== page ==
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TypeSupply / Timonium

New Release: Flama supersetApril 28, 2008

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One of the maiden releases when Village launched in 2005, and still one of our most popular offerings, the Flama family has been expanded and improved. Mário Feliciano, the great Portuguese designer, has added three additional widths and some extra weights to this eminently useful sans.

The ‘standard’ Flama family now comprises 10 weights from Thin through Black in both roman and italic with all accents needed for setting western and eastern European languages. Also new for 2008 are Semicondensed, Condensed and Ultracondensed widths of Flama.

Interview: Christian SchwartzMarch 30, 2008

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Chris Palmieri of Tokyo Art Beat interviewed Christian Schwartz.

‘Typefaces, or fonts, are powerful tools that color the voice of our written words. Almost everyone uses fonts. Average PC users choose from the selection pre-installed fonts on their computers to add expressiveness to a greeting card or presentation. Graphic designers select from small libraries of purchased commercial fonts to create websites, brochures and company identities. Editorial and corporate art directors commission large, exclusive-use type families to standardize their organizations’ entire visual identity system.’

A lot of your retail typefaces started out as commissions. What happens one of these controlled environment experiments gets released into the wild?

It’s fantastic. I love to see things used in surprising ways. Just think about Bell Centennial. That was drawn for tiny listings in a phone book, and then in the 1990s Rolling Stone blew it up to 800 points, until you could see the ink traps that made it work at its intended size on its intended paper. It’s really interesting to see these details taken out of context and exposed.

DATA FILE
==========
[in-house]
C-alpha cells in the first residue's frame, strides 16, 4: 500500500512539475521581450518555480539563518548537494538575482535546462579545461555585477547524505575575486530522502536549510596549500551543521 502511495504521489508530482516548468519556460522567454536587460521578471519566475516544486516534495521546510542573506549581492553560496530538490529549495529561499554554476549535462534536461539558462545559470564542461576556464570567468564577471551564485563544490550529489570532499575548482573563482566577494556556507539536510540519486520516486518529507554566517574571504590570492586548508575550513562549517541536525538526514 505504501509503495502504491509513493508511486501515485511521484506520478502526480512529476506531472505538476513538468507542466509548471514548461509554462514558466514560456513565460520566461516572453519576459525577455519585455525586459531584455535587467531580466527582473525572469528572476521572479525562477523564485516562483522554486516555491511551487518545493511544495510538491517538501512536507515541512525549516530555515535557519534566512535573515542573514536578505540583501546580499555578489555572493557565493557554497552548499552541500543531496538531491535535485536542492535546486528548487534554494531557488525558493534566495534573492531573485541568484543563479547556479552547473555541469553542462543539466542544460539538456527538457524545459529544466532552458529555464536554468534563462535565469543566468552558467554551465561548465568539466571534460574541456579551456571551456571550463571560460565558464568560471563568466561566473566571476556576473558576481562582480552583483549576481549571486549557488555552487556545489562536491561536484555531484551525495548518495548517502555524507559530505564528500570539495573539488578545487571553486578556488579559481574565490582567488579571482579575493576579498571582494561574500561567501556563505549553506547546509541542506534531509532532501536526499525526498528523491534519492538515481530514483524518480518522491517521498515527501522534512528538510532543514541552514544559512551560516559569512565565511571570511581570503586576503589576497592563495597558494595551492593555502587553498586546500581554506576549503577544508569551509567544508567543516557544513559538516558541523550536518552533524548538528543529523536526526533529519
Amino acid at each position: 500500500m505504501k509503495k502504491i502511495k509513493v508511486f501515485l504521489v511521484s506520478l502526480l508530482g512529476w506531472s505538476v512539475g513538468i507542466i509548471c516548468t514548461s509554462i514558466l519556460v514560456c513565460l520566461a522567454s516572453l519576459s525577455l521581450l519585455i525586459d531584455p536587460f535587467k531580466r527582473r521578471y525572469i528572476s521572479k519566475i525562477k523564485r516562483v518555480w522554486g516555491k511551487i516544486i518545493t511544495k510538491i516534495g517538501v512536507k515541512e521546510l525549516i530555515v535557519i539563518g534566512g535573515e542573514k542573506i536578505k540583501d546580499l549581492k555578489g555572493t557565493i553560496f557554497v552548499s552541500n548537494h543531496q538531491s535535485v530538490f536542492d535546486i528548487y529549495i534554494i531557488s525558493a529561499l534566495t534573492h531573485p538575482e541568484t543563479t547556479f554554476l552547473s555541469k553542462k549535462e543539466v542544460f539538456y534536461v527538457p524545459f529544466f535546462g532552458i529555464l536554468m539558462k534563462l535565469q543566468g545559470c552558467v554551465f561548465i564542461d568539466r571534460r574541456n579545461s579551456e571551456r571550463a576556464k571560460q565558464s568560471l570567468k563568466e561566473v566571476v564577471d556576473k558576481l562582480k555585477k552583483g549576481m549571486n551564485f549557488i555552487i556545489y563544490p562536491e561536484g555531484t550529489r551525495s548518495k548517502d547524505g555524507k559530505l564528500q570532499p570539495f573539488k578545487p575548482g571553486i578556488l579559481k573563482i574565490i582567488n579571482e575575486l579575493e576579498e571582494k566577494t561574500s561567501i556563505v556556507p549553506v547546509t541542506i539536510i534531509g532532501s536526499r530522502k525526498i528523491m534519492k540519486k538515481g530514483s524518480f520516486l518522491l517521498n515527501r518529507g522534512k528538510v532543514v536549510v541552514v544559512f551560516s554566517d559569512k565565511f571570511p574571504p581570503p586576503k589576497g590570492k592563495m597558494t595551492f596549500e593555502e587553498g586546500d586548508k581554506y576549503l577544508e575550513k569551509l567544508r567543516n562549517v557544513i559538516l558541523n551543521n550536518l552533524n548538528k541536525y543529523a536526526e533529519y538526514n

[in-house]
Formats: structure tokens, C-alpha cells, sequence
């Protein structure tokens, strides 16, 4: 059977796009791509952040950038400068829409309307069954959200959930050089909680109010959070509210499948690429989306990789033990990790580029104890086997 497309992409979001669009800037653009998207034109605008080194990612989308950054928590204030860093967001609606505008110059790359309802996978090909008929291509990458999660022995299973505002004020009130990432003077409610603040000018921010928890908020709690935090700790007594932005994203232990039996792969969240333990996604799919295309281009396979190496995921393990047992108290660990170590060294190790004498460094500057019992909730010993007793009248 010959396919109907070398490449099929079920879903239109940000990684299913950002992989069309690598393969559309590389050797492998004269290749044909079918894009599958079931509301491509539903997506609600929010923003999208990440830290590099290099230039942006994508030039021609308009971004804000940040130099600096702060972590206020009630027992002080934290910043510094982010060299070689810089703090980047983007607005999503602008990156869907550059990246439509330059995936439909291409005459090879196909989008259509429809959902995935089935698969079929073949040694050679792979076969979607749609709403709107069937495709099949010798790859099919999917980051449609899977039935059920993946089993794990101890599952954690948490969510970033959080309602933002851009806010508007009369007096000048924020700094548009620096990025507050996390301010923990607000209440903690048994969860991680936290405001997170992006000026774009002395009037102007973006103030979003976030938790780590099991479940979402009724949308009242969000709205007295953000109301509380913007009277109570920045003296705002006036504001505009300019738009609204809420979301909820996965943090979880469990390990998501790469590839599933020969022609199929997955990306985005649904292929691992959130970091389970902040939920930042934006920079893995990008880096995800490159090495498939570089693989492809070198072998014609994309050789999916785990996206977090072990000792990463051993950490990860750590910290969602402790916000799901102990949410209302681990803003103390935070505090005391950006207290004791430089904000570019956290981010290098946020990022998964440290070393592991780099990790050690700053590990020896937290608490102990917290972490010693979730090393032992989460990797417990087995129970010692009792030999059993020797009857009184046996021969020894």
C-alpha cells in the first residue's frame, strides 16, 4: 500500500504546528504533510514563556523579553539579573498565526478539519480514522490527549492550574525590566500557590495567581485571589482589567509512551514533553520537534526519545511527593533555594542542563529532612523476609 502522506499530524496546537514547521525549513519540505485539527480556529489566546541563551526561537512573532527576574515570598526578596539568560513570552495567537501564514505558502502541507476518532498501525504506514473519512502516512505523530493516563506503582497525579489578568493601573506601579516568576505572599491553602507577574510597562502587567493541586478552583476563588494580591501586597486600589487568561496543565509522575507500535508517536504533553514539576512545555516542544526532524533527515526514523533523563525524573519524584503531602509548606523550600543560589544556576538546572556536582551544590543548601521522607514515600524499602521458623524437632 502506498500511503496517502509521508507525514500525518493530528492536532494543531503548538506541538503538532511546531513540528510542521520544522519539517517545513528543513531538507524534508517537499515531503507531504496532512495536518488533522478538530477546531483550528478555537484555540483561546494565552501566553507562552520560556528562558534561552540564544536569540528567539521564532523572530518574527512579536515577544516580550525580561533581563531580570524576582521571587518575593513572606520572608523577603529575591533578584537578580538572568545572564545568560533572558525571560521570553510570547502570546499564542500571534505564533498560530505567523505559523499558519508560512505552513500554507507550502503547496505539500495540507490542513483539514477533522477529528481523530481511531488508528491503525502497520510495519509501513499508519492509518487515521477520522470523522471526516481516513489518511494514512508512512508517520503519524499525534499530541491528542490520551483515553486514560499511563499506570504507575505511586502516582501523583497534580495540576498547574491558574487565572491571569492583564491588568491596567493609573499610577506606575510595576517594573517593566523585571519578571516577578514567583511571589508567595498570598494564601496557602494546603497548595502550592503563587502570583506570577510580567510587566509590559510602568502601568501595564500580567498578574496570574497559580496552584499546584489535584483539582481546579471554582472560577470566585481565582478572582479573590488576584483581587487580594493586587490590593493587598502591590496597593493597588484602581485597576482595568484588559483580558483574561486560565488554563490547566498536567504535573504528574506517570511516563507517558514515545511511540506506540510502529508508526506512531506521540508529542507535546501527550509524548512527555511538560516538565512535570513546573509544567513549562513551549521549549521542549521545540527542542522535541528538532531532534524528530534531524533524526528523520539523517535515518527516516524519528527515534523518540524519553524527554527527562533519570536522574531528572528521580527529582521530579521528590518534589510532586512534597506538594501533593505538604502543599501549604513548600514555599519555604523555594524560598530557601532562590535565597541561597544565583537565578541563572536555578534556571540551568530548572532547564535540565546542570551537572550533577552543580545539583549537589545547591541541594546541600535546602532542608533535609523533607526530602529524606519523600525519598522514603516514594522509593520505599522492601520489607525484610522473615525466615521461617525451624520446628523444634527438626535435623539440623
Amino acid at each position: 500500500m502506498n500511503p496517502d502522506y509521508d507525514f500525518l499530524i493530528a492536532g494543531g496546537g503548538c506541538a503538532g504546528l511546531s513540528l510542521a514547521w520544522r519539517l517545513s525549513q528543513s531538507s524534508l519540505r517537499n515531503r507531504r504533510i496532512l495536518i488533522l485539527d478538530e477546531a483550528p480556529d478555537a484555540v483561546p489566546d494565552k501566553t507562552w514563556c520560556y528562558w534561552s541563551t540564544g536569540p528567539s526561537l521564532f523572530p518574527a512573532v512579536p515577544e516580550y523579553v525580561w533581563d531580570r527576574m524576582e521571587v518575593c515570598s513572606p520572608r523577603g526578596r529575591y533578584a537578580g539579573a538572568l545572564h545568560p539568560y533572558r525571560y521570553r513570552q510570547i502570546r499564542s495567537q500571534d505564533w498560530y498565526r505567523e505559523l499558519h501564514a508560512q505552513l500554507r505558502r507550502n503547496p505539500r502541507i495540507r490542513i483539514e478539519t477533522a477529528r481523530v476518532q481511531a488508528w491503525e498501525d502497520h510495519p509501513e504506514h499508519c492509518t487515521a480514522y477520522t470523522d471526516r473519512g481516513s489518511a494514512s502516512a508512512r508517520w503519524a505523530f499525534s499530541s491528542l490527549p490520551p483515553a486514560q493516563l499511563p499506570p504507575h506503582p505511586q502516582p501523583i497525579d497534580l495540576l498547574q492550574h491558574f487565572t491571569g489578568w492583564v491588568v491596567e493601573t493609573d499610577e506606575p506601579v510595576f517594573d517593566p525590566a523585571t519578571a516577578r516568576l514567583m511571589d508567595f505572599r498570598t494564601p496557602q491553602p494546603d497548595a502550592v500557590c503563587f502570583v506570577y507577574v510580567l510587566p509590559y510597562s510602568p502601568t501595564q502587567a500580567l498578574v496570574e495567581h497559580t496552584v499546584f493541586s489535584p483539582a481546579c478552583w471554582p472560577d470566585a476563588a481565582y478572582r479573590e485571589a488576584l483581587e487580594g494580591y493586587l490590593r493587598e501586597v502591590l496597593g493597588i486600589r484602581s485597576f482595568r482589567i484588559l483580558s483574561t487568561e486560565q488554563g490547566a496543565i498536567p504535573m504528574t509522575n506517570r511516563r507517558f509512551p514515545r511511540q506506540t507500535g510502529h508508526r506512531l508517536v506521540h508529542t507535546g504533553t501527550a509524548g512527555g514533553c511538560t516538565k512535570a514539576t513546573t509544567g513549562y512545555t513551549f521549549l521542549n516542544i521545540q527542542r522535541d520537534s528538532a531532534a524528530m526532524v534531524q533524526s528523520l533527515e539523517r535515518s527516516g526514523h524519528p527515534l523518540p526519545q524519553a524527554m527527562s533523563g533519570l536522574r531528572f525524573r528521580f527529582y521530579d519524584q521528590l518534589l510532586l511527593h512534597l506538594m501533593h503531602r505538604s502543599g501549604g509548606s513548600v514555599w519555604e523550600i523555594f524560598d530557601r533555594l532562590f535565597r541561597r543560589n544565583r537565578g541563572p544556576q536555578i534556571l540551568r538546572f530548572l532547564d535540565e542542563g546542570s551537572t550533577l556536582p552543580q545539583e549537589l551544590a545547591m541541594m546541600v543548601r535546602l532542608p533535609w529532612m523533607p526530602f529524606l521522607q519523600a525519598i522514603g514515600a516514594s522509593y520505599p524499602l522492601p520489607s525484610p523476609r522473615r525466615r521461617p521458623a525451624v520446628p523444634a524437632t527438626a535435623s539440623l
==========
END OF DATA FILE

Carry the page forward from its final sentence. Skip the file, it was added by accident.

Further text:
Read more on Tokyo Art Beat

Eye Magazine: A2-TypeMarch 15, 2008

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‘A2’s bespoke type design is mainly the responsibility of Henrik Kubel, though every typeface is developed and approved by both partners. Kubel is self-taught, making his first typefaces while studying at Denmark’s Design School from 1992-97. Though he had drawn letters since he was twelve, it was the discovery of Fontographer that sparked his passion for type design. “At that time there were no schools that were teaching type design,” says Kubel. “Now we have Reading, and the courses in Holland. But we were young, and embracing everything! It was a way of claiming your identity.”’

Read more on Eye magazine’s blog

Typographica's Best of 2007: NationalMarch 9, 2008

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Duncan Forbes reviews National

National is the second typeface released by klim within a year and has been termed a revival of the 19th century English and American grotesks.

While there is a hint of grotesk, it does not simply copy but is truly a reflection of the present — type made in and for the digital age (of course!).

Read more on Typographica

Typographica on GiorgioMarch 5, 2008

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Ben Kiel reviews Giorgio

It is a shockingly beautiful typeface, one so arresting that I stopped turning the page when I first saw it a Sunday morning about a year ago. Commissioned from Christian Schwartz and used by Chris Martinez and his staff at T, Giorgio exudes pure sex and competes with the photographs beside it. The designers at T were clearly unafraid of what it demands from the typographer and, over the past year, kept on finding ways to push Giorgio to its limit. Extremely well drawn in its details, full of tension between contrast and grace, it is a typeface that demands to be given space, to be used with wit and courage, and for the typographer to be unafraid in making it the page. Now that Giorgio is for sale to the general public, any designer can discover if they can can use such a demandingly beautiful thing as well as T did.